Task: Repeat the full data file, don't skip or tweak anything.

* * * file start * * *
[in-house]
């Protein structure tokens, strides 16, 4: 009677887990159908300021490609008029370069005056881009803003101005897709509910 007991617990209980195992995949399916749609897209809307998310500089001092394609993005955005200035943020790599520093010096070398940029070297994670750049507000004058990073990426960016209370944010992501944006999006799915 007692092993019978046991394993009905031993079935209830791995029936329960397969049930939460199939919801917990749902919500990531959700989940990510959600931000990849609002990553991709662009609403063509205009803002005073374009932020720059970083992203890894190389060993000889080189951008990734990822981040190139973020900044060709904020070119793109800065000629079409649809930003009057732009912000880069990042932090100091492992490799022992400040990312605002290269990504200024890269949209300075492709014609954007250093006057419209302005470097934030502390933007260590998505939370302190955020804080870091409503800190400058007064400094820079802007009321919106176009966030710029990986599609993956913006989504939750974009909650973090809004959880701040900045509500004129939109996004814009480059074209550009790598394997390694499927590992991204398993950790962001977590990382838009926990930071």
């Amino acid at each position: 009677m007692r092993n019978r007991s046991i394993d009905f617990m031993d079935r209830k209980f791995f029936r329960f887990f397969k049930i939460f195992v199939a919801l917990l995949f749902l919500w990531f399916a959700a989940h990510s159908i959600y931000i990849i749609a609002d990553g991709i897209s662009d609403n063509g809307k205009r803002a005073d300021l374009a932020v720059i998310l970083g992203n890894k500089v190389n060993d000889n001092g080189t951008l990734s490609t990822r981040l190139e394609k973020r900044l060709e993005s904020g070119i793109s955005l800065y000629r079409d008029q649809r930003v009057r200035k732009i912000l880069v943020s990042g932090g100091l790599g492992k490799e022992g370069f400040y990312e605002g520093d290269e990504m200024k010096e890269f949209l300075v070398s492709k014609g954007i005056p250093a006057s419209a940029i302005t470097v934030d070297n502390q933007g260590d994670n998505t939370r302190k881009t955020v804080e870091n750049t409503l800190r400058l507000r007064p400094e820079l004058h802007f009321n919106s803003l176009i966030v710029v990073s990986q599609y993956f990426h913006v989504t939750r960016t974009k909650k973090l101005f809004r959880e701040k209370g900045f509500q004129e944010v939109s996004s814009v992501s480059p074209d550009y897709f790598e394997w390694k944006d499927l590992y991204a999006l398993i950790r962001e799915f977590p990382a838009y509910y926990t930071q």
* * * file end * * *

[in-house]
């Protein structure tokens, strides 16, 4: 009677887990159908300021490609008029370069005056881009803003101005897709509910 007991617990209980195992995949399916749609897209809307998310500089001092394609993005955005200035943020790599520093010096070398940029070297994670750049507000004058990073990426960016209370944010992501944006999006799915 007692092993019978046991394993009905031993079935209830791995029936329960397969049930939460199939919801917990749902919500990531959700989940990510959600931000990849609002990553991709662009609403063509205009803002005073374009932020720059970083992203890894190389060993000889080189951008990734990822981040190139973020900044060709904020070119793109800065000629079409649809930003009057732009912000880069990042932090100091492992490799022992400040990312605002290269990504200024890269949209300075492709014609954007250093006057419209302005470097934030502390933007260590998505939370302190955020804080870091409503800190400058007064400094820079802007009321919106176009966030710029990986599609993956913006989504939750974009909650973090809004959880701040900045509500004129939109996004814009480059074209550009790598394997390694499927590992991204398993950790962001977590990382838009926990930071």
């Amino acid at each position: 009677m007692r092993n019978r007991s046991i394993d009905f617990m031993d079935r209830k209980f791995f029936r329960f887990f397969k049930i939460f195992v199939a919801l917990l995949f749902l919500w990531f399916a959700a989940h990510s159908i959600y931000i990849i749609a609002d990553g991709i897209s662009d609403n063509g809307k205009r803002a005073d300021l374009a932020v720059i998310l970083g992203n890894k500089v190389n060993d000889n001092g080189t951008l990734s490609t990822r981040l190139e394609k973020r900044l060709e993005s904020g070119i793109s955005l800065y000629r079409d008029q649809r930003v009057r200035k732009i912000l880069v943020s990042g932090g100091l790599g492992k490799e022992g370069f400040y990312e605002g520093d290269e990504m200024k010096e890269f949209l300075v070398s492709k014609g954007i005056p250093a006057s419209a940029i302005t470097v934030d070297n502390q933007g260590d994670n998505t939370r302190k881009t955020v804080e870091n750049t409503l800190r400058l507000r007064p400094e820079l004058h802007f009321n919106s803003l176009i966030v710029v990073s990986q599609y993956f990426h913006v989504t939750r960016t974009k909650k973090l101005f809004r959880e701040k209370g900045f509500q004129e944010v939109s996004s814009v992501s480059p074209d550009y897709f790598e394997w390694k944006d499927l590992y991204a999006l398993i950790r962001e799915f977590p990382a838009y509910y926990t930071q």